Film, discussion panel and numerous other river-inspired activities spark success of Clean Water Celebration
Three-year-old Weston Horst, of Lancaster, peered with fascination through a bright green plastic ring holding a magnifying lens over a tiny macroinvertebrate bug.
About 50 yards downstream along the bank of Bull Run, several dozen people sat on stumps and rocks in the nature play area of Lewisburg's Kidsburg Park to hear presenters talk about the award-winning stream restoration and naturalization project.
Meanwhile, between those two events, three Selinsgrove Cub Scouts (Liam Crames and William and Matthew Pugh) helped hide prizes in a large playground for a scavenger hunt that drew nearly 30 kids.
A few hours later, a line of people walked Lewisburg's Campus Theatre's red carpet for an exclusive screening of the documentary "American River" with filmmaker Scott Morris and five regional river experts discussing the film and answering questions about major issues threatening our watershed.
These were just some of the opportunities to learn more about our river, connect with groups that share a passion for our aquatic resources and discover how to get involved and make a difference via the Middle Susquehanna Riverkeeper Association's Clean Water Celebration on Oct. 15, 2022, in downtown Lewisburg.
The day kicked off at 10 a.m. with a wide variety of informational tables, some with hands-on activities, representing the Eastern PA Coalition for Abandoned Mine Reclamation, Susquehanna Greenway Partnership, Susquehanna University Freshwater Research Institute, Merrill Linn Conservancy, Buffalo Creek Restoration Alliance, North Central PA Group of the Sierra Club and the Boy Scouts of America.
At 10:15 a.m., landscape architect Brian Auman kicked off a presentation about the Bull Run restoration project, the importance of naturalizing the waterway, improving access and recreational opportunities and enhancing the flood plain through the otherwise urban stretch of stream. He was joined by several other presenters, including David Staebler, of the Buffalo Creek Watershed Alliance, on what is next for this project and how people can get involved to make a difference.
At 10:50 a.m., nearly 30 kids participated in a playground scavenger hunt for prizes organized by association board member Marissa Crames, volunteer Maureen Pugh, and their three sons, who are all members of the Selinsgrove Cub Scout Pack.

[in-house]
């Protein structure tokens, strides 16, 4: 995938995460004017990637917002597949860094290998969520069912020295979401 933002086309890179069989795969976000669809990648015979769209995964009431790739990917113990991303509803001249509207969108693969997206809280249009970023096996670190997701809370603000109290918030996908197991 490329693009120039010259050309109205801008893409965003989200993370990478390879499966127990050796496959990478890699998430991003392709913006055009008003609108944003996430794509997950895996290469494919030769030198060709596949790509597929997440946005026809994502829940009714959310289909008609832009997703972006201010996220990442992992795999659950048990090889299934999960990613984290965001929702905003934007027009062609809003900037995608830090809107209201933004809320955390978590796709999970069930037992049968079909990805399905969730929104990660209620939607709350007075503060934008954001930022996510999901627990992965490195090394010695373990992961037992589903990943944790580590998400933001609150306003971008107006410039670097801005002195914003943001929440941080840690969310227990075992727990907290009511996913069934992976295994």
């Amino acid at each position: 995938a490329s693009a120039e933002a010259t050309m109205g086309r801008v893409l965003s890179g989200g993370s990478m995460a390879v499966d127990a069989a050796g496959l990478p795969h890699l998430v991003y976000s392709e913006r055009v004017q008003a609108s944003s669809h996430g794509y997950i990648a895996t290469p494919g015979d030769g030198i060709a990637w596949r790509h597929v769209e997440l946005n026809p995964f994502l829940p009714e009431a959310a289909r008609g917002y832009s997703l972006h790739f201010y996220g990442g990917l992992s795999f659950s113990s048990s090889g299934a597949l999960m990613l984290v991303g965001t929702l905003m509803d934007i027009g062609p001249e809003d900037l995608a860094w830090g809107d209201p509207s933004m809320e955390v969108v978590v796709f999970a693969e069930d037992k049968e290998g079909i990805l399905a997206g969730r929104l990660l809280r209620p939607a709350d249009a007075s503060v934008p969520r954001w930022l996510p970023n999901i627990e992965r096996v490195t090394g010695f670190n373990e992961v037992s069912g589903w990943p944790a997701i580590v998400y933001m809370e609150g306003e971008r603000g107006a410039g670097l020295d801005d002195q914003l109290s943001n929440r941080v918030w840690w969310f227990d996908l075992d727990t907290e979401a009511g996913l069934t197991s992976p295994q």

At 11 a.m., association student board members and representatives of the Susquehanna Freshwater Research Institute Danielle Tryon and Morgan Thomas ran a presentation on trout habitat, watersheds and curbing pollution that was designed for kids and their families.
At noon, the event transitioned to the Campus Theatre for the screening of "American River" with filmmaker Scott Morris. Before the film began, the audience was shown three promotional videos ... one for the Middle Susquehanna Riverkeeper Association, one for Michael Kinney's Get Lost Photography and one for the Wild Trout Man series.
Also, the association unveiled what will be a new annual award within the greater 11,000 square-mile middle Susquehanna watershed. The Kathleen A. Snavely Susquehanna River
Environmental Advocate Award was created and awarded to soon-to-be outgoing board president Kathy Snavely for her tireless dedication to keeping the association afloat and championing clean water initiatives across the region. Moving forward, each year, a new recipient who embodies the same sort of passion and production will be honored with the award, as chosen by the association's board of directors.
After a brief introduction by filmmaker Scott Morris, the audience watched the full 86-minute "American River" documentary about the Passaic River in northern New Jersey, with a focus on issues that impact rivers across the world.
Immediately after the film, a panel discussion began including moderator John Zaktansky, filmmaker Scott Morris and five experts of the Susquehanna River: Bobby Hughes of the Eastern PA Coalition for Abandoned Mine Reclamation, Alana Jajko of the Susquehanna Greenway Partnership, Melvin Zimmerman of Lycoming College's Clean Water Institute, Matt Wilson of Susquehanna University's Freshwater Research Institute and Jamie Shallenberger of the Susquehanna River Basin Commission.
Topics covered in the panel discussion included urban stormwater issues, agricultural runoff, acid mine drainage, river access and greenway development, industrial effluent, dams and their impacts on migrating fish species, and much more.
Beyond the association's board and partner organizations in attendance, special thanks go out to Paige Zaktansky and Michael Kinney for putting in a full day of work to make this day a success.
Below, you can check out more than 100 images from the event. If you'd like to learn more about our river and the issues we face, check back often to the Middle Susquehanna Riverkeeper blog feed. We will soon have a link up where you can purchase one of our newly designed T-shirts for $15 each, with all proceeds benefiting the association.
We'd love to hear your story and get you involved with our work ... you can start that process by taking our online Susquehanna Survey.
You can connect directly with Middle Susquehanna Riverkeeper John Zaktansky to report a concern, ask a question or get involved by sending an email to firstname.lastname@example.org
The following photos were taken by photographer and videographer Michael Kinney.
The following images were taken and shared with the association by Maureen Pugh, who helped throughout the day:
John Zaktansky is an award-winning journalist and avid promoter of the outdoors who loves camping, kayaking, fishing and hunting with the family.